In this translation an intimate conversational style has been preserved in order to convey as far as possible some idea of the local colour and scene at the time the lectures were held.
The occasion was the opening of the Waldorf School, Stuttgart — the first school to be started by Dr. Steiner. And in these lectures he was to instruct those who aspired to be teachers under this new system. As far back as 1907 he had given his views in lectures to the public and in printed books, but his proposals had not materialized until 1919.
In that year, thanks to the initiative and financial help of Herr Molt, the owner of the Waldorf-Astoria Tobacco Factory at Stuttgart, a school had been built. At the inauguration, Dr. Steiner gave three parallel courses of instruction, one called Allgemeine Menschenkunde als Grundlage der Pädagogik dealing with the Theory of Education on the basis of the entire human being. It is quoted frequently in this volume, but has not yet been published in English. These lectures were followed every morning by the ones now given in this book. In the afternoon came the third series as a sort of practical seminary (the English publication is being prepared).
It seems, therefore, more consistent with the intimate relationship existing between the lecturer and his audience to translate the original text in the frank and homely style in which Dr. Steiner dealt with the questions put to him, omitting a few paragraphs which have no bearing at all outside Germany.
It is only through the public-spirited generosity of Frau Dr. Steiner that these lectures have now come into the hands of the public. They appeared in book form in the original German in 1933 and 1934. Until that time they had been kept in the custody of a few teachers to guide them in their work.
After the opening of the Waldorf School, news of its rapid success soon reached English and American Educationalists, and in 1922, upon the invitation of the Educational Union for the Realization of Spiritual Values, Dr. Steiner lectured at Stratford-on-Avon and Oxford, and on Shakespeare's birthday gave the inaugural lecture at Stratford-on-Avon.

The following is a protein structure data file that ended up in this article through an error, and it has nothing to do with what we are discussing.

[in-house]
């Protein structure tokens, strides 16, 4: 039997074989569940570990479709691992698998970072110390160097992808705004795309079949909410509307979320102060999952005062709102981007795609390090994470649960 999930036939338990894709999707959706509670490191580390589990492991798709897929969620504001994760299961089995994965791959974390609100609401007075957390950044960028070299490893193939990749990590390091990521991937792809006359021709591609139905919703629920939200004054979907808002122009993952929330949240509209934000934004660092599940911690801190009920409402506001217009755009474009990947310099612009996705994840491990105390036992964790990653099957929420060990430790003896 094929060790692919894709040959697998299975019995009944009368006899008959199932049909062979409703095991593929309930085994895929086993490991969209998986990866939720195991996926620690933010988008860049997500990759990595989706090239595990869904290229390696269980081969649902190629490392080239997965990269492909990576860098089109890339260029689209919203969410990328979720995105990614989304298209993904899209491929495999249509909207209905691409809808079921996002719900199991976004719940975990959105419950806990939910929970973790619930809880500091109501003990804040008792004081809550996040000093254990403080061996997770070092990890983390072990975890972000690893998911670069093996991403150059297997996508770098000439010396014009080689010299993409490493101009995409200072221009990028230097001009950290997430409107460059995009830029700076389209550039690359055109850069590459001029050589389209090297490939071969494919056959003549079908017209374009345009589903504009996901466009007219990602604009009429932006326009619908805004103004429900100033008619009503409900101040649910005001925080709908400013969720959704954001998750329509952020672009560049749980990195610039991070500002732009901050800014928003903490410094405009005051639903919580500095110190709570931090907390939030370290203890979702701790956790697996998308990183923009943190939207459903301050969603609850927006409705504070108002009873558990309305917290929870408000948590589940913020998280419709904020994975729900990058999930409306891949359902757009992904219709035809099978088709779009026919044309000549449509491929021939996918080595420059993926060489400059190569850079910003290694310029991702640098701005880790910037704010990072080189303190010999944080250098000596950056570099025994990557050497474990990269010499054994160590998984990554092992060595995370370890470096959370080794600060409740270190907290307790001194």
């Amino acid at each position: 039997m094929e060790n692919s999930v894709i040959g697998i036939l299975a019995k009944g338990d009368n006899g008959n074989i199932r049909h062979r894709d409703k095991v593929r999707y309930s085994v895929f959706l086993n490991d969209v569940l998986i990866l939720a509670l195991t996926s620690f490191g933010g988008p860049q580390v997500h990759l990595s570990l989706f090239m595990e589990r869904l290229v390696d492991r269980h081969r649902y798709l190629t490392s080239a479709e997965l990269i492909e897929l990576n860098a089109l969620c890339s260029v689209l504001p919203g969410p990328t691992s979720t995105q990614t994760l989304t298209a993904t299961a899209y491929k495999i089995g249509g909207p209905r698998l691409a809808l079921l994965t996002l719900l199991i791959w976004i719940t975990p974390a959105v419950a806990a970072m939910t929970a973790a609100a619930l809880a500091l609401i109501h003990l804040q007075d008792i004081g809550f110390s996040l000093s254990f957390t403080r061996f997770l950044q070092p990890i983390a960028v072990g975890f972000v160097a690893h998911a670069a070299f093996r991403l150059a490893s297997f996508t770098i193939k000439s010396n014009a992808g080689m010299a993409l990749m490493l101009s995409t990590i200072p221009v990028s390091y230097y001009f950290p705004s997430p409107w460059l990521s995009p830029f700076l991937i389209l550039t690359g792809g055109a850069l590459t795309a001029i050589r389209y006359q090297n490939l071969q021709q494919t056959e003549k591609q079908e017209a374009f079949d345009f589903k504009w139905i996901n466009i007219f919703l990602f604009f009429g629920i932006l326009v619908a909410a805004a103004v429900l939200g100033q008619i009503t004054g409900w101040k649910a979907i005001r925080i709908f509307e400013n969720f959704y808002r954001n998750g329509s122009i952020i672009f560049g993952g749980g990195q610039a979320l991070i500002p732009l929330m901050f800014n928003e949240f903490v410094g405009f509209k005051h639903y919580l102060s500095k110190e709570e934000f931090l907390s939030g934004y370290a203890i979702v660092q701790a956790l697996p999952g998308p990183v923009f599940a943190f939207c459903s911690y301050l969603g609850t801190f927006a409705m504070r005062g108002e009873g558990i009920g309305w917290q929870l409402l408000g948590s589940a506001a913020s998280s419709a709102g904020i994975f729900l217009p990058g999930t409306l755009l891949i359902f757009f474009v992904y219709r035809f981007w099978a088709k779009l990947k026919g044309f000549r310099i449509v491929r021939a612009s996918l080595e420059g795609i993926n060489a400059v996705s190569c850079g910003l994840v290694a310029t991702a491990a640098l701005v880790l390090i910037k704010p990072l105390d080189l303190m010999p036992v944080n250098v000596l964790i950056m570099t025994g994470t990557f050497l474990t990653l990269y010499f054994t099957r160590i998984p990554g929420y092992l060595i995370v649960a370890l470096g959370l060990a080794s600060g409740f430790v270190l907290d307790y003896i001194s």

In that year he spoke at several places in England and gave a course of lectures at Ilkley in 1923.
Dr. Steiner died in 1925, but interest in his life's work is increasing, and the result can be seen especially at the Goetheanum, Dornach, Switzerland.
But it is increasing also in America and other English-speaking countries. Schools are starting and are already promising good results.
The Goetheanum, Dornach, is the recognized centre of all Dr. Steiner's activities, and its educational agency in England is the Rudolf Steiner Educational Union.
The Rudolf Steiner Educational Union has been formed for the co-ordination and representation of educational work on the lines laid down by Rudolf Steiner.
The offices in England are at 54 Bloomsbury Street, London, W.C.I.
At the end of this volume will be found a short description of those translations into English of Dr. Steiner's Educational works now available. These and other works by Rudolf Steiner are procurable from the Rudolf Steiner Educational Union.